SOLITUDE OR LONELINESS? THE CHOICE IS YOURS. You can live alone without being lonely, and you can be lonely without living alone. Written and published by Pushpa Ladsariya, Eat well, Age Well has tips on eating smart as well as how best to cope with and maintain ailments that affect the older population.
Robinson Crusoe was alone, but never lonely whereas Hamlet’s Ophelia suffered from loneliness and drowned herself. With the changing times, the concept of family living is changing too and it’s becoming as nuclear as possible. Lot of senior citizens live alone for various reasons. Their children work in different parts of the world and hence they live their life on their own or with their partner. At times there are situations, like the death of the partner where one has no choice but to live alone.
Living alone can be short or long term, occasional or permanent. But at the same time, one has a choice to live in loneliness or solitude. Though the two terms are often used interchangeably, there is a world of difference between solitude and loneliness. Loneliness is a concept where you are suffering your own presence; you are not being one with yourself. Boredom and depression are quick and transient in nature and one always needs external stimuli to feel better. And one can feel this loneliness anywhere, even in social gatherings, if you aren’t interacting with others. People who are lonely go through lot of emotional, mental and physical health challenges. They age very fast and die prematurely. Every challenge will be magnified if one is lonely. Solitude on other hand in enjoying your own presence. Being one with your own self. It’s feeling happy by doing nothing. It is a state of being alone without being lonely. You are always in a relaxed and pleasant state. Being in solitude allows you to enjoy every moment whether you alone or in social circle.
The way one can achieve solitude is through spiritual wisdom and practices, pursuing your goals, passion and hobbies. You can add more enthusiasm to your solitude by having goals which can keep you healthy. Geriatric nutrition has become more relevant in the last few decades than it has ever been in human history. The reason for this is that our life span has increased significantly due to improved quality of health, hygiene and advanced medical interventions. These pose serious challenges to health professionals. Ageing is an inevitable process. Everything ages – living as well as non-living. It is not a pathological condition but a physiological condition like the different stages of life (childhood, pregnancy, and teenage years) which can give rise to many pathological conditions or diseases. Our objective is to make ageing safe, comfortable and graceful. People age physically, socially and emotionally.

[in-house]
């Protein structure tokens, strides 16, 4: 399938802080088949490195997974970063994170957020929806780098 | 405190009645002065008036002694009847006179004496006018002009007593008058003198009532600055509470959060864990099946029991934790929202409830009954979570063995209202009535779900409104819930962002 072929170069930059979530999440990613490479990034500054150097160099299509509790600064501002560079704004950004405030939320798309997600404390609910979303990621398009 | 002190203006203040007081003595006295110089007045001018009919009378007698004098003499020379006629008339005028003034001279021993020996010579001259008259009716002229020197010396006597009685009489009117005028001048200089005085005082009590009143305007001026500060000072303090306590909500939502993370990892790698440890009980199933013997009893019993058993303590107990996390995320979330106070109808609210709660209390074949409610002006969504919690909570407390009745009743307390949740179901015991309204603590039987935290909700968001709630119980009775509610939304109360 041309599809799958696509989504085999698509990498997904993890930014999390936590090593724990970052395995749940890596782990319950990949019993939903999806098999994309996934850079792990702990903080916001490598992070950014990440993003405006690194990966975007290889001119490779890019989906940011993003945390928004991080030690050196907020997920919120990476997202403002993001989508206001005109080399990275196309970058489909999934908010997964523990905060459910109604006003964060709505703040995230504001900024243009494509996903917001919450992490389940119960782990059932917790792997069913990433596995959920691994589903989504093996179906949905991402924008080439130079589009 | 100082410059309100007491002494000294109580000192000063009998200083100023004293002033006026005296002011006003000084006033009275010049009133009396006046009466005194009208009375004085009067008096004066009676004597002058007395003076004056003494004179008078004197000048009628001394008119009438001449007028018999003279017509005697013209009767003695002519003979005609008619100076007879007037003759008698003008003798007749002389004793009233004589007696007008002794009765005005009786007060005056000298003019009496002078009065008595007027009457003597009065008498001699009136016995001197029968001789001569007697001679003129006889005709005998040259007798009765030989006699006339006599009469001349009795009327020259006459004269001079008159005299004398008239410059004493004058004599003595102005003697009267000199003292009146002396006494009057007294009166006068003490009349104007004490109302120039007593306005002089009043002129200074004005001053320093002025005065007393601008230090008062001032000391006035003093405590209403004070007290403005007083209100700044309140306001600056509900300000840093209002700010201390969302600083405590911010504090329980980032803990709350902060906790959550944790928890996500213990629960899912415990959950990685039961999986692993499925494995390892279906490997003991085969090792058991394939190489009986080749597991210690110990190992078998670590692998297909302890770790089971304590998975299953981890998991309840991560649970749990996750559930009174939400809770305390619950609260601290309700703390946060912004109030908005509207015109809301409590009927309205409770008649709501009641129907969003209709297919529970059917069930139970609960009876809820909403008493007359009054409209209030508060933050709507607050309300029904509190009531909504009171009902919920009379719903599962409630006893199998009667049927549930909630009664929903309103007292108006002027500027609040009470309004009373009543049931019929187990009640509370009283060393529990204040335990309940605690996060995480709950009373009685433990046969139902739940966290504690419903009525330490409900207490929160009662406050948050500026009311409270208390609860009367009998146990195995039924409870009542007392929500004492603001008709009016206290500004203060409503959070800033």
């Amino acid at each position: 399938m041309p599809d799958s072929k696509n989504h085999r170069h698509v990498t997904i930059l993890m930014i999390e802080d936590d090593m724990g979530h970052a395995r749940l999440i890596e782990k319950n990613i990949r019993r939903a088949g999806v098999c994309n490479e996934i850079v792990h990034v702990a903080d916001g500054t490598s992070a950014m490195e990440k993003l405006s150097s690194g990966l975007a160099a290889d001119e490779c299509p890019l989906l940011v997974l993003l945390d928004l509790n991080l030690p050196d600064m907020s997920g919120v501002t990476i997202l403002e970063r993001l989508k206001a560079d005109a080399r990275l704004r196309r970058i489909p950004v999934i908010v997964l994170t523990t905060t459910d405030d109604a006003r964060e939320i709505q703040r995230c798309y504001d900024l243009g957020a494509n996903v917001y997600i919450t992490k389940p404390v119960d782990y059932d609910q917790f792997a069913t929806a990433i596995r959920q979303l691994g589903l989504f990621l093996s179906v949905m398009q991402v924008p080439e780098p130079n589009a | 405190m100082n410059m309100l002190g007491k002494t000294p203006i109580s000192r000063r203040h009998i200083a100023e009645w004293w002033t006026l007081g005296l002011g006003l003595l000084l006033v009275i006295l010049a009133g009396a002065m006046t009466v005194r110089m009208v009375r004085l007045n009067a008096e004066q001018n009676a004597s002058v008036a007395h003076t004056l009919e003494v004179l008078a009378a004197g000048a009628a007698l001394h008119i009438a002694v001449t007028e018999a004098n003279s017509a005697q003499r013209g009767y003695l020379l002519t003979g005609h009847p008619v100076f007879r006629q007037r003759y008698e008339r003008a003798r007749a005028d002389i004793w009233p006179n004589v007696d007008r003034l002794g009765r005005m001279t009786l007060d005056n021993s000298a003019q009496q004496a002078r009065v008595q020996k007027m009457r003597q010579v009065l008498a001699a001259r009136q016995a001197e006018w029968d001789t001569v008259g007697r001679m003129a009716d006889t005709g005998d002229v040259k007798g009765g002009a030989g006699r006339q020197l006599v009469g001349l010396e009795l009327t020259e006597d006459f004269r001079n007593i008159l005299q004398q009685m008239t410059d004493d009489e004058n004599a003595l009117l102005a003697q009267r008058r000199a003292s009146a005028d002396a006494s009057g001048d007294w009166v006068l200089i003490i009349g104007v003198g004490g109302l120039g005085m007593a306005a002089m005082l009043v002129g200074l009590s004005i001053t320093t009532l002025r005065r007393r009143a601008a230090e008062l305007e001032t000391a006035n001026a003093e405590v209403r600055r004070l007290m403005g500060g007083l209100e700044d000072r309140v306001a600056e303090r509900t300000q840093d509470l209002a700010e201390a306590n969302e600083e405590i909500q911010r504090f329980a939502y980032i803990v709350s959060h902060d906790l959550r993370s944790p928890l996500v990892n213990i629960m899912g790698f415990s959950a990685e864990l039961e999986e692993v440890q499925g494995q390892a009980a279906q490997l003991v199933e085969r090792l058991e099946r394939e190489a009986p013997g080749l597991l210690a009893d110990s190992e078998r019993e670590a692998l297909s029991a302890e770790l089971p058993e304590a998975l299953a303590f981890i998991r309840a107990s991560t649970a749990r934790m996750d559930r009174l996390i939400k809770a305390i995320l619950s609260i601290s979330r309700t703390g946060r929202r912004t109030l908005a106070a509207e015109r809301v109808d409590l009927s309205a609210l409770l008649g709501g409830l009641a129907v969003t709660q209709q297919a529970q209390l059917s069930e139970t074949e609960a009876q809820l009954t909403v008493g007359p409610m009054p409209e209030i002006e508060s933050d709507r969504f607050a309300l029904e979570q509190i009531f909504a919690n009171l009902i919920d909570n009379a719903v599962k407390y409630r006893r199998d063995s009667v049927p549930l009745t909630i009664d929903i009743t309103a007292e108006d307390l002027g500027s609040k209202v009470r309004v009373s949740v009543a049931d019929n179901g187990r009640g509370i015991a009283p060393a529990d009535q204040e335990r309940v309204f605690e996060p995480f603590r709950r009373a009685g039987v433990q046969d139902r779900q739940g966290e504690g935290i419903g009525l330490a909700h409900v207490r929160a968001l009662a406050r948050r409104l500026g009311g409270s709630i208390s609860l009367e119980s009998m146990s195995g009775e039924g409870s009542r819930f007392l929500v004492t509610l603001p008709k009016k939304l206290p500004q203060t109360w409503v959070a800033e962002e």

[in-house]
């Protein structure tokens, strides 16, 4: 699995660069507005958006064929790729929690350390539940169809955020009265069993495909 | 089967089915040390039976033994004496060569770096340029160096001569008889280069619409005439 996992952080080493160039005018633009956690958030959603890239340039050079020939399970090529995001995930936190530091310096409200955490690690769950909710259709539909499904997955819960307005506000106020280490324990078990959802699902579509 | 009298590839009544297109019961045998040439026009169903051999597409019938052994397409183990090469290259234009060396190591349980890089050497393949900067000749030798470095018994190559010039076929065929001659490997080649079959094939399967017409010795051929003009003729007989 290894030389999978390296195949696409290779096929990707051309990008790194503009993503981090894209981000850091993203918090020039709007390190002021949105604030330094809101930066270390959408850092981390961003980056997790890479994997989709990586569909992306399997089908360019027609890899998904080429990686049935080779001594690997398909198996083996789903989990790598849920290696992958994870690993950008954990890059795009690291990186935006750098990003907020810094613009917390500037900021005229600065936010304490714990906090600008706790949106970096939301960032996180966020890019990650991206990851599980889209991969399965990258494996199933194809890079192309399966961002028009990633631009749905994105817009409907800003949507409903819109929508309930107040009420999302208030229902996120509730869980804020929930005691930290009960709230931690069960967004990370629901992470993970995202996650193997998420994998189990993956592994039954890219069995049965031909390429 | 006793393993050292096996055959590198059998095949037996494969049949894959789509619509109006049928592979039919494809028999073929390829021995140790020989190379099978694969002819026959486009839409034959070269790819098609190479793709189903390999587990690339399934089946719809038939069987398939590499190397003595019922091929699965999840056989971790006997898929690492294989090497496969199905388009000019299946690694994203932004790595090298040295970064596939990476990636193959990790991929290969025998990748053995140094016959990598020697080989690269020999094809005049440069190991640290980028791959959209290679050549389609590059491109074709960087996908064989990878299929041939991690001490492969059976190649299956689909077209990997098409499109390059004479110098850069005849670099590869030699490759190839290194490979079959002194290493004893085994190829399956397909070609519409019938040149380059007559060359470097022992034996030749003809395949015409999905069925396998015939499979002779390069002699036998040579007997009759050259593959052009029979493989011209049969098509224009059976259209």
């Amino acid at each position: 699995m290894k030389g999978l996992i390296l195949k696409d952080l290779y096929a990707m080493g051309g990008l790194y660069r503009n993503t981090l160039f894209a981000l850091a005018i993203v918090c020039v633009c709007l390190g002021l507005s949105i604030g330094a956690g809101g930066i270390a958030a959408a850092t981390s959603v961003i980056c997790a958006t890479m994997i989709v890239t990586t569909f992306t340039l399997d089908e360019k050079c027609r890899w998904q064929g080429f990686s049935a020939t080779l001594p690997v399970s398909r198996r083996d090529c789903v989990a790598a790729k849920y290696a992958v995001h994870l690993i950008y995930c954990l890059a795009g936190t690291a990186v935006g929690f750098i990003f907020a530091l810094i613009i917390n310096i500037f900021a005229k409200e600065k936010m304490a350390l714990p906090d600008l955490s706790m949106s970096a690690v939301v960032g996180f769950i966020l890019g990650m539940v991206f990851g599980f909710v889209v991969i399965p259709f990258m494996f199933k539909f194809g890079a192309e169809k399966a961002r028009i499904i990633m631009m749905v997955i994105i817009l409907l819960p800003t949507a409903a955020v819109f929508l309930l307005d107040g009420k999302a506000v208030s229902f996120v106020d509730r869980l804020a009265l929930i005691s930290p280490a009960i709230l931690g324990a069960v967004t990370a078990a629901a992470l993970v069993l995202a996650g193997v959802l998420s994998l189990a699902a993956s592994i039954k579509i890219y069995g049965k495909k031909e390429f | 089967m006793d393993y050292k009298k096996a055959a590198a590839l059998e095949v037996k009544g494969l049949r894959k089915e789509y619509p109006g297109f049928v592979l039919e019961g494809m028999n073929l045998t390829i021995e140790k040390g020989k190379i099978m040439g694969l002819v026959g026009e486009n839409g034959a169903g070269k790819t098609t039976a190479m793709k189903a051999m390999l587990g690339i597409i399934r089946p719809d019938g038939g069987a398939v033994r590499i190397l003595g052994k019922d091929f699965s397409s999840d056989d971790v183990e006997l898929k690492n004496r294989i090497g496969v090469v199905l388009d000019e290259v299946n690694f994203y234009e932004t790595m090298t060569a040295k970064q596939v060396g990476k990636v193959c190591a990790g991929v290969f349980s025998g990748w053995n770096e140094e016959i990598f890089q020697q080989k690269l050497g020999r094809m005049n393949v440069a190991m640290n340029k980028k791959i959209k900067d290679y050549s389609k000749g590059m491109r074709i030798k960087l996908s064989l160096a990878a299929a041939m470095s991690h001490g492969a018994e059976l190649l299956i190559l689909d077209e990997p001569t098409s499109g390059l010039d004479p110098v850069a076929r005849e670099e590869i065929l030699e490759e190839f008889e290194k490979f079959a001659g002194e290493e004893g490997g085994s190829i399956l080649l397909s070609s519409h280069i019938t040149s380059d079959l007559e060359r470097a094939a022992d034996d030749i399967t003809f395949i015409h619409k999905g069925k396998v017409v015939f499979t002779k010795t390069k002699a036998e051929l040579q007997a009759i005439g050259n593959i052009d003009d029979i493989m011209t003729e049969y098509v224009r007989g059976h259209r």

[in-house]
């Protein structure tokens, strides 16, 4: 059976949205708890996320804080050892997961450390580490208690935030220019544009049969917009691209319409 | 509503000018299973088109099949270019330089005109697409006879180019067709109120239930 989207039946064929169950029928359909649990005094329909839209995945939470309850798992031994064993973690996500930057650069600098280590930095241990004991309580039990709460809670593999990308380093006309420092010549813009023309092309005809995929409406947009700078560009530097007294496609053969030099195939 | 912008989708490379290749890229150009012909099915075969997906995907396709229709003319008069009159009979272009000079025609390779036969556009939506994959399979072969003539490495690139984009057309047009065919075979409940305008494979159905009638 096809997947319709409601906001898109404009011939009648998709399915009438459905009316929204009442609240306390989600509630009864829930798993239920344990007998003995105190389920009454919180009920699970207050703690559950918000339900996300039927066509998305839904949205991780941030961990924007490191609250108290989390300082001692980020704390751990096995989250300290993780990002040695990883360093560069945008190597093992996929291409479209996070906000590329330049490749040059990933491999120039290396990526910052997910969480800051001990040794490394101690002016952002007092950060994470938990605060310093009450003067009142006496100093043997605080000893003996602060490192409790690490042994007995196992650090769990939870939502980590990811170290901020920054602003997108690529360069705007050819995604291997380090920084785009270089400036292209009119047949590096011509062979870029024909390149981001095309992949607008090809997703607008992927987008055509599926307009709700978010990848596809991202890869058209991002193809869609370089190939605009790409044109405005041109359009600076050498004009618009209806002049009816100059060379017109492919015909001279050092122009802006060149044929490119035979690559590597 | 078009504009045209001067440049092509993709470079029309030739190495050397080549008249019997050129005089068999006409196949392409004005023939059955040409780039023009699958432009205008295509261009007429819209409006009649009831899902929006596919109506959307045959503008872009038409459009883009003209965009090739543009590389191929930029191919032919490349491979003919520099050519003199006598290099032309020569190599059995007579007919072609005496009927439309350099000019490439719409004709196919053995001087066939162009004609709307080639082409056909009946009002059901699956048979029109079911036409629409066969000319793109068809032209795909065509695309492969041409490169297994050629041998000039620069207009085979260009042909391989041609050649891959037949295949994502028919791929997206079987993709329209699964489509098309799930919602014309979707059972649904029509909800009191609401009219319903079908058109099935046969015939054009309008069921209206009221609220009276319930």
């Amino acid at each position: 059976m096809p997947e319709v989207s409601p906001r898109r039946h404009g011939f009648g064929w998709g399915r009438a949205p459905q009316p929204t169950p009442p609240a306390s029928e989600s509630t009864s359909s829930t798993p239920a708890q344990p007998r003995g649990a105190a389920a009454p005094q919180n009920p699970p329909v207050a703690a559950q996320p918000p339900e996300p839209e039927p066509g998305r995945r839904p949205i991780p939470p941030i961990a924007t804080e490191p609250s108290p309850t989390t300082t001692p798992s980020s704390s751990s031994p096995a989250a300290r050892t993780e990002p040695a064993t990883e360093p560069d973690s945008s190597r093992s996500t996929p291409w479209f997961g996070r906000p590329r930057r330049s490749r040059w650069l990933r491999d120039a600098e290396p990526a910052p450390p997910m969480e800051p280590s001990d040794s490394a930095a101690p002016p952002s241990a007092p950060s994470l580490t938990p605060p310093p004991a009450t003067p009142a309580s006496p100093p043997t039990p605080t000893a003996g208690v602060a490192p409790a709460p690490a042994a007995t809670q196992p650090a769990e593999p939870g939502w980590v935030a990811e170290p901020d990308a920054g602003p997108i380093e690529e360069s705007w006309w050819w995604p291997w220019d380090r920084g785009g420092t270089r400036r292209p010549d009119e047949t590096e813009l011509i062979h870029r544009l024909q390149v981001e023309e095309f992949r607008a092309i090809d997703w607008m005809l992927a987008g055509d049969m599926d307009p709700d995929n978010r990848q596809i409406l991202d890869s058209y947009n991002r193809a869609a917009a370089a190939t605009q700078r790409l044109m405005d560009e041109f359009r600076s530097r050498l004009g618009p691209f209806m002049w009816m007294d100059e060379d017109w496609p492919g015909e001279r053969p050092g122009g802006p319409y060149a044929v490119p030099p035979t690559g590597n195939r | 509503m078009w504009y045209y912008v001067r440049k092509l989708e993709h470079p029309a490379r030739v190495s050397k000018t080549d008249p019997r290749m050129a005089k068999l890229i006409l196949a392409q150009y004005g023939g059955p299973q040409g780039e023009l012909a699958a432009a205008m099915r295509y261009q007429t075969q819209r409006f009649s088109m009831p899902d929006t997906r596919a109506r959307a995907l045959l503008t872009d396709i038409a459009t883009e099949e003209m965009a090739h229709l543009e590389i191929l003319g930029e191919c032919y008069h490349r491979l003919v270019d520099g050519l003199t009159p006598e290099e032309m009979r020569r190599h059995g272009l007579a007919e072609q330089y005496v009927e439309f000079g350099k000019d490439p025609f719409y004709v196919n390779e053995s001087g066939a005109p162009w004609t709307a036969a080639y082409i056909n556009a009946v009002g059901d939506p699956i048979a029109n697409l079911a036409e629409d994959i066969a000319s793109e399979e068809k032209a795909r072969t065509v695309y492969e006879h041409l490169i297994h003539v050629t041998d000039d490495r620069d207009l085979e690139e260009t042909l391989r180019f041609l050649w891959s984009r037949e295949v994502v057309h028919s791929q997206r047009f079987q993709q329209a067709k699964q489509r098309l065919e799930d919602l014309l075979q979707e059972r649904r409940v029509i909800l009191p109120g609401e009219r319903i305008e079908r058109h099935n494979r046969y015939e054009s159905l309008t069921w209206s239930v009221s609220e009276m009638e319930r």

Physical ageing especially pathological conditions, can be delayed by lifestyle interventions – like eating a balanced diet, exercise, and medications. Emotional ageing can be delayed by being socially active. Social ageing is difficult to deal with. People begin to call you ‘Aunty and ‘Uncle’! We may not like it, but we must accept it! And then there are also other challenges like legal hurdles, psychological and social issues that the older adult has to deal with. Every individual has the fundamental right to live with dignity. And that includes the elderly as well. Lifestyle changes described in this book can help reverse or even delay the progression of ageing, treat and reverse many of the most common chronic diseases, and most of all, help prevent them.
Author’s Words: I hope and trust that this book will provide all our senior citizens, a healthy and dignified life. But more than that, a reason to live. Having an idea and turning it into a book is fairly difficult! I would never have been able to complete this book without the help of a lot of people. First, I must thank my family for encouraging me to follow my long-cherished dream of becoming a Practicing & Consultant Nutritionist. My husband Dr. Kamal Ladsariya, sons Alok and Vivek played a big part in encouraging me on my journey. I also thank my daughter-in-law, Tulika, for her support in getting this book written. Her ideas and suggestions have helped me improve as a writer. Thanks also go to all the Medico friends with whom I have had many interesting discussions and conversations in Mumbai and in the United States of America on the nutritional needs of the ageing population. Thank you for you giving me the idea to write this book Dr. Anup Gokli and Dr. Meera Gokli. Without your encouragement all the knowledge on food, diets, nutrition and its benefits that I have gathered over the years would have stayed in my laptop. I’m grateful to my colleague at “Taste of Good Health”, Sneha, who was with me from the very beginning of “Eat Well, Age Well”. I specially thank Dr. Satish Naik and Dr. Atanu Dey who read through the draft many times and helped make critical edits.
To the editorial team: Andrea Barton-D’Souza who edited the draft of an enthusiastic, first- time author, a special thank you! I owe Parvez Shaikh, many thanks for the fabulous designs. Diya Gupta for the lovely pictures of my recipes in the book. And to the printers, Sunil Kejariwal of Parksons Graphics Pvt. Ltd.